Palliative care patients without cancer have higher hospital mortality rates, a lower functional status, and poorer prognosis than patients with cancer, according to a study published in Palliative Medicine.
Researchers conducted a retrospective cohort study of patients who received specialist palliative care at an academic tertiary hospital in Toronto, Canada, from January 1, 2013, to December 31, 2019, comparing trends in discharge location between hospitalized palliative care patients with and without cancer. A total of 6846 patients were included in the study, and 3578 were women. Of these, 5024 had a primary cancer diagnosis, and 1822 had a primary noncancer diagnosis. The median age was 80 years overall, with a median age of 92 for those without cancer and 75 for those with cancer.
Among the palliative care patients who did not have cancer, 78.1% had a Palliative Performance Scale (PPS) score of less than 30%, while only 26.7% of patients with cancer had such a score. Additionally, 63.2% of patients without cancer had an anticipated prognosis of less than 1 month, and 19.2% of patients with cancer had this prognosis. A higher proportion of palliative care patients without cancer were referred for decision-making, discharge planning, end-of-life care, and psychosocial support. Patients with cancer were more likely to be referred for pain and symptom management.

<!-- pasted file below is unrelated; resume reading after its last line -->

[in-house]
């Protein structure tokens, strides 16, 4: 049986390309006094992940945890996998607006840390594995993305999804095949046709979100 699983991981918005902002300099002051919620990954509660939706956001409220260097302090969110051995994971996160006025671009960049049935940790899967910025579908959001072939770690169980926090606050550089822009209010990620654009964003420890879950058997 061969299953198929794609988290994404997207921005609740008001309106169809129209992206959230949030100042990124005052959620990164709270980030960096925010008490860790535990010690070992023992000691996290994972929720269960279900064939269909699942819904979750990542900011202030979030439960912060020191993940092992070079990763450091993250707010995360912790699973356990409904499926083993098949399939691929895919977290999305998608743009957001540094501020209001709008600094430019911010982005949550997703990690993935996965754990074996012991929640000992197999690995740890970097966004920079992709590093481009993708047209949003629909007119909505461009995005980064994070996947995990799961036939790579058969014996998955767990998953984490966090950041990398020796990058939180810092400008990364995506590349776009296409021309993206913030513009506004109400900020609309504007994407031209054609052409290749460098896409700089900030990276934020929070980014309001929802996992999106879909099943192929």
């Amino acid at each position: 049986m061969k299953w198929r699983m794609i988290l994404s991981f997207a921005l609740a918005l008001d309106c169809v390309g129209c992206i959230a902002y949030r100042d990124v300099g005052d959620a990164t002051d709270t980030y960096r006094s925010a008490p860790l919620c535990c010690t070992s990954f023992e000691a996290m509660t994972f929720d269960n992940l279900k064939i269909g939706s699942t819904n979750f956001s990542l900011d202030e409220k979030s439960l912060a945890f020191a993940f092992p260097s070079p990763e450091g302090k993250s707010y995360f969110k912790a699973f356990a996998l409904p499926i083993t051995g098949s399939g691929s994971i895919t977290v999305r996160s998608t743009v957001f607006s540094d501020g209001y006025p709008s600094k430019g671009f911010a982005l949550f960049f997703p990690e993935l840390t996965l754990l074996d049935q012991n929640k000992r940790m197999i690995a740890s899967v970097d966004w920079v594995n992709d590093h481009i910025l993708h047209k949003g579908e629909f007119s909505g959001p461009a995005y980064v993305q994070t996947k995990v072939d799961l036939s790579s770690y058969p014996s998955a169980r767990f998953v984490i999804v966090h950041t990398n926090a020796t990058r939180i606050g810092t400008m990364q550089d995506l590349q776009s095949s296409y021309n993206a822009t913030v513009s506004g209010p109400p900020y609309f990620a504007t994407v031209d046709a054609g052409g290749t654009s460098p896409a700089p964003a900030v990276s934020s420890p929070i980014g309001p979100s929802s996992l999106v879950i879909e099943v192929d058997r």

A total of 42% of palliative care patients without cancer died in the hospital, compared with 16.3% of patients with cancer. The proportion of patients without cancer who died in the hospital decreased by 8.4% from 2013 to 2019, but this proportion remained higher compared with patients with cancer at 14.0% and 41.2% in patients without cancer in 2019.
“While changes at the hospital- and systems-level may have decreased the proportion of patients without cancer dying in hospital, in-hospital mortality remained substantially higher than that among patients with cancer,” according to the researchers.
The study is limited since it was performed at a single site, and patients’ preferences for acute care utilization and end-of-life care were unknown.
Bonares M, Stillos K, Huynh L, Selby D. Differences in trends in discharge location in a cohort of hospitalized patients with cancer and non-cancer diagnoses receiving specialist palliative care: A retrospective cohort study. Palliat Med. Published online July 14, 2023. doi:10.1177/02692163231183009